For more than a century, Nietzsche's views about Jews and Judaism have been subject to countless polemics. The Nazis infamously fashioned the philosopher as their anti-Semitic precursor, while in the past thirty years the pendulum has swung in the opposite direction. The increasingly popular view today is that Nietzsche was not only completely free of racist tendencies but also was a principled adversary of anti-Jewish thought. Nietzsche’s Jewish Problem offers a definitive reappraisal of the controversy, taking the full historical, intellectual, and biographical context into account. As Robert Holub shows, a careful consideration of all the evidence from Nietzsche’s published and unpublished writings and letters reveals that he harbored anti-Jewish prejudices throughout his life.
Nietzsche’s Jewish Problem demonstrates how this is so despite the apparent paradox of the philosopher’s well-documented opposition to the crude political anti-Semitism of the Germany of his day. As Holub explains, Nietzsche’s "anti-anti-Semitism" was motivated more by distaste for vulgar nationalism than by any objection to anti-Jewish prejudice.
A richly detailed account of a controversy that goes to the heart of Nietzsche’s reputation and reception, Nietzsche’s Jewish Problem will fascinate anyone interested in philosophy, intellectual history, or the history of anti-Semitism.
Robert C. Holub is Ohio Eminent Scholar and Professor of German at Ohio State University and former chancellor of the University of Massachusetts, Amherst. The author of several books on nineteenth- and twentieth-century German literary, cultural, and intellectual history, he is also the editor of editions of Nietzsche's On the Genealogy of Morals and Beyond Good and Evil.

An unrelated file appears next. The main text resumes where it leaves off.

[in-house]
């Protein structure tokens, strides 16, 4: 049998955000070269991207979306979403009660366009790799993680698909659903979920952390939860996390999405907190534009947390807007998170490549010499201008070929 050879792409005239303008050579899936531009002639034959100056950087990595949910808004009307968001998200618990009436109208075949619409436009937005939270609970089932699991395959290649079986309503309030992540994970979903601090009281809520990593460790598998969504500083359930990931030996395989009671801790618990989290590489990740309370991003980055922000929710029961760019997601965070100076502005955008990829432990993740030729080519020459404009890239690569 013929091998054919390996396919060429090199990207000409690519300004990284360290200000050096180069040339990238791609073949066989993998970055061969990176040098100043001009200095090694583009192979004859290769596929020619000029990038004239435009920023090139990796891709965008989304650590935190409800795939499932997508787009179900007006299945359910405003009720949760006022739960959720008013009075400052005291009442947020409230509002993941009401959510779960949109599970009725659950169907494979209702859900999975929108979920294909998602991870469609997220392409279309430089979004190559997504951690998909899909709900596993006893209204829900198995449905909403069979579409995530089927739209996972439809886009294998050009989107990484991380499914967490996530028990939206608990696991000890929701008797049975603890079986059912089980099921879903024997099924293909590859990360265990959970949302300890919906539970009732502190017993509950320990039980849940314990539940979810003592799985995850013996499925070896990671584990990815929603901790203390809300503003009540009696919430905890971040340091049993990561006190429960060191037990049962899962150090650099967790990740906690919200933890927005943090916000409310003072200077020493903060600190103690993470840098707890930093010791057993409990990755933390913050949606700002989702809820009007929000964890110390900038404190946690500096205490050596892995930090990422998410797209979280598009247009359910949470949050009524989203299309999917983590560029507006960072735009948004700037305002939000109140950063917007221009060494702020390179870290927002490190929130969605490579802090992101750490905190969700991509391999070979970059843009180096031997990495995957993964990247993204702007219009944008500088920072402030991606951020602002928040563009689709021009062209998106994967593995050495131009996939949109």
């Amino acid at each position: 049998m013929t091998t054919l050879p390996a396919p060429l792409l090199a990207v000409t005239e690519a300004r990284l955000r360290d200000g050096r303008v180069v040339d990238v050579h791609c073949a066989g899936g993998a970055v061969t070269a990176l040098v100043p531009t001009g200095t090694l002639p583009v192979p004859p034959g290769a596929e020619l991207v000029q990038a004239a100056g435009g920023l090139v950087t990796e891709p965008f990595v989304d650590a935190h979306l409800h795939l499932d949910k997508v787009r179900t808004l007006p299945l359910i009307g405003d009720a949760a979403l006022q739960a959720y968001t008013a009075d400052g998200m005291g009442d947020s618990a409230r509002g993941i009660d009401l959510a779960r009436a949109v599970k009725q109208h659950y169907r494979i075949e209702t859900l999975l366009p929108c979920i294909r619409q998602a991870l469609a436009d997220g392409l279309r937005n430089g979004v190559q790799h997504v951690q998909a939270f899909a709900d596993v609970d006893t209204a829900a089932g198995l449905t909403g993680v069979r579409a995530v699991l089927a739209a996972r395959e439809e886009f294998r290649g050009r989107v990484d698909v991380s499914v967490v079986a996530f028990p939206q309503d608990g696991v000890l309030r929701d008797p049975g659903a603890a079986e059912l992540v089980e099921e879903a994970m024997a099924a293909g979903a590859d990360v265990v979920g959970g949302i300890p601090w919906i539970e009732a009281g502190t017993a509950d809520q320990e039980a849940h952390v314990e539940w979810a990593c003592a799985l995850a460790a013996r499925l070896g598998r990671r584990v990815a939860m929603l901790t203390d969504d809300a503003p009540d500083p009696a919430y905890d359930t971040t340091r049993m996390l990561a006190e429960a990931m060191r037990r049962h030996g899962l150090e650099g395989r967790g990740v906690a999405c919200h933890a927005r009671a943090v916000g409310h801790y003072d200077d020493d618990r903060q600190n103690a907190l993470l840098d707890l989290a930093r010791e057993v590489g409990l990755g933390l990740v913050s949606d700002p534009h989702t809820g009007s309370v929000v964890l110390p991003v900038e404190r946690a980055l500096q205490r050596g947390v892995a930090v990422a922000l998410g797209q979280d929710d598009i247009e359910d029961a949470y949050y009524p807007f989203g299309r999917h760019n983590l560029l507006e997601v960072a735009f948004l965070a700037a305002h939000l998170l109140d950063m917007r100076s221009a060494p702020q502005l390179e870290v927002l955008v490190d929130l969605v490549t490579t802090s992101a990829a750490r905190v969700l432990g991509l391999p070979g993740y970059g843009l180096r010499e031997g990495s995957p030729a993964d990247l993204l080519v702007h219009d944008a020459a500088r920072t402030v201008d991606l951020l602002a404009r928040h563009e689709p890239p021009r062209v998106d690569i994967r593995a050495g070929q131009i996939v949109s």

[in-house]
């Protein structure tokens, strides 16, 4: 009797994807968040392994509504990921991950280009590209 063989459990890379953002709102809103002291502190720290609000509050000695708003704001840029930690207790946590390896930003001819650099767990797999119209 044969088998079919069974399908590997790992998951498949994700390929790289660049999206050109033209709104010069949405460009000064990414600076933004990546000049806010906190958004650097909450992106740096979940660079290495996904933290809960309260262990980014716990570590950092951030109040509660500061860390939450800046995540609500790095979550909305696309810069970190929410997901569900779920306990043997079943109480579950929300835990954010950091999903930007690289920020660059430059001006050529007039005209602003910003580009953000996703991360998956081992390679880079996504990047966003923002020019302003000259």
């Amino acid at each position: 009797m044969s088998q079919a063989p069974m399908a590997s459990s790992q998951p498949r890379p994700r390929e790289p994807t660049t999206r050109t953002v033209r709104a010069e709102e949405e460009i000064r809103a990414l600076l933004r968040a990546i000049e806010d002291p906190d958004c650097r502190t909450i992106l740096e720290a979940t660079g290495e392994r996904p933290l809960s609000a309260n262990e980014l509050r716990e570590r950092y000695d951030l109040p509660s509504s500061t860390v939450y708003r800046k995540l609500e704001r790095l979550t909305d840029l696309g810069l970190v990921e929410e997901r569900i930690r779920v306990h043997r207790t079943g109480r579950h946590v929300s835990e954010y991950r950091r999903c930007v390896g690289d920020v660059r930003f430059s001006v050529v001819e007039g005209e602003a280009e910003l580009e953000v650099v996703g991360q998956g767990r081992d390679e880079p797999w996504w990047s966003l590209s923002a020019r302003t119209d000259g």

"[A] deft, cogent presentation."--Choice
"The sober investigation of unpublished documents, an endeavor Holub conducts with enthusiasm, is surely a great service to the historical literature, and Nietzsche's Jewish Problem will likely become the definitive work on its subject."--Jewish Review of Books
"When the theme of Nietzsche's anti-Semitism arises, moderation and sobriety fall by the wayside, and irrational exuberance, ‘for' or ‘against,' wins out--a situation that helps to explain why most attempts to assess this highly controversial aspect of Nietzsche's legacy have been so sterile and superficial. In Nietzsche's Jewish Problem, the esteemed Germanist Robert Holub breaks free of this vicious circle. He provides a refreshingly fair-minded, meticulous, and judicious reconstruction of Nietzsche's confrontation with the so-called Jewish Question. Holub's book will likely become the standard work on the fraught question of Nietzsche's attitudes toward Jews and Judaism for years to come."--Richard Wolin, author of Heidegger's Children
"Judiciously avoiding the extremes of relentless prosecution or wholesale exoneration, Robert Holub draws on a wealth of unexplored sources to revisit the vexed question of Nietzsche's attitude toward the Jews. Acknowledging the philosopher's outspoken hostility to the anti-Semitism of his day, he demonstrates nonetheless that Nietzsche shared many of its characteristic prejudices, and added a few new ones of his own. Among the surprising results of Holub's scrupulous research is a more nuanced picture of Nietzsche's sister's alleged responsibility for the distortion of his ideas."--Martin Jay, University of California, Berkeley
Table of Contents:
A Note on Citations ix
Chapter One The Rise and Fall of Nietzschean Anti-Semitism 1
Chapter Two Youthful Remarks and Encounters 31
Chapter Three The Wagnerian Vanguard 49
Chapter Four An Ambivalent Course 89
Chapter Five Anti-Semitic Confrontations 125
Chapter Six Priests, Israelites, Chandalas 166